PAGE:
Obviously independent advocacy has a very specific role whereas information services is what’s called a separate funded activity. There is funding for information services which is provided to a range of organisations. I haven’t got a number but certainly more than advocacy organisations. I think there’s probably between – look, I’m taking a guess here maybe five to ten advocacy organisations who get funding for information services and advocacy.
Look, I don’t want to under – basically, the information services funding will – it forms part of the Victorian Governments commitment to the NDIS. That information services funding will continue through to the 30th June 2019 which might be feeding into the slides.
A letter was sent to the CEOs of all organisations receiving information services I think in early August, just confirming that. Look, of course, it has a big impact on organisations who get a significant slice of their funding and I guess with a scheme as large as the NDIS it’s a significant change but not underestimating the impact on that. The Department not my area. This is not me shifting or handballing, it’s another part of NDIS is looking at how the support organisations including those that provide information services get ready for information linkages and capacity building. That’s through a range of ways. They’re running workshops.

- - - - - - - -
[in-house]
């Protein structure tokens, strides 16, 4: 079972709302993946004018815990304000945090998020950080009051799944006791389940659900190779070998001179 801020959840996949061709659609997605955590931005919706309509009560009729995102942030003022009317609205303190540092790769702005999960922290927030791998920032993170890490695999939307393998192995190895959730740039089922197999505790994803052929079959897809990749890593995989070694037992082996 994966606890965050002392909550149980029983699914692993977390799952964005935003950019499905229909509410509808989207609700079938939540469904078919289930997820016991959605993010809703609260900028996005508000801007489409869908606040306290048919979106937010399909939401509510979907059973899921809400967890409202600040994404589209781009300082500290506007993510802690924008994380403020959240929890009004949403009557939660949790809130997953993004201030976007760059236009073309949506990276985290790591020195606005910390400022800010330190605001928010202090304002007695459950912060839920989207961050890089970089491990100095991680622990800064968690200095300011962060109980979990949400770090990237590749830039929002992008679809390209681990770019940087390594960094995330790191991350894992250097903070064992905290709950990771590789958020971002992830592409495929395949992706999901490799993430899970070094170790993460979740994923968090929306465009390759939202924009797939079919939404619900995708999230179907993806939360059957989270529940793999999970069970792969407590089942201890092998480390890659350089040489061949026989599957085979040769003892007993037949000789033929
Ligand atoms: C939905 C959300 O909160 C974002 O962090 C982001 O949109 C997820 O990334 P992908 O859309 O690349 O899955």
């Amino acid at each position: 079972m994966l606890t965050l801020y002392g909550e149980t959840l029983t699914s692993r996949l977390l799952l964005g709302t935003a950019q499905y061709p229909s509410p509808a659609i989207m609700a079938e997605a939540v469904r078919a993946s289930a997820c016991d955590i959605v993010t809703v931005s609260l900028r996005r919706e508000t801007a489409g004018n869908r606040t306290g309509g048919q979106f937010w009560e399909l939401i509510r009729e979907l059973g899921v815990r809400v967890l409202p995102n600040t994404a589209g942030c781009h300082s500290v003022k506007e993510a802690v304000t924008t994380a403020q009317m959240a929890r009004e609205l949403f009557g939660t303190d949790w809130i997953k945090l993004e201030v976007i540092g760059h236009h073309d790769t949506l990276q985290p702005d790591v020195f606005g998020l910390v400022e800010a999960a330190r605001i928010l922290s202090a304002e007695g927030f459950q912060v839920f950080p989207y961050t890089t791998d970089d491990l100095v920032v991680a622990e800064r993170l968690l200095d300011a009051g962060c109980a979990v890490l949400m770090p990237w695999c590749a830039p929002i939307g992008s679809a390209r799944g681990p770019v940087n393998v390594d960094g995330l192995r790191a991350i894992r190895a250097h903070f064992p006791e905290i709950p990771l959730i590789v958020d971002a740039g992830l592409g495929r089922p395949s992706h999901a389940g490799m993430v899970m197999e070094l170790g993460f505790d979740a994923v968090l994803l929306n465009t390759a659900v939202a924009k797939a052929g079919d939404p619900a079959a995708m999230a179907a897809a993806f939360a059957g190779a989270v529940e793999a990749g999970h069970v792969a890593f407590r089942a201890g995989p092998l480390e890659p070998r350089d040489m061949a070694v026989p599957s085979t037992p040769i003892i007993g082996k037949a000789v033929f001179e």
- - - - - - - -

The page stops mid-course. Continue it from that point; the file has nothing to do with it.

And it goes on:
There were a couple of workshops a few weeks ago that were definitely promoted to advocacy organisations to come along and find out about what is the current status and what can the Department do to support those organisations. That’s probably all I can say on it but again, in terms of the broader piece of work that’s happening to get organisations ready that’s probably something that Michael might be better placed to talk about.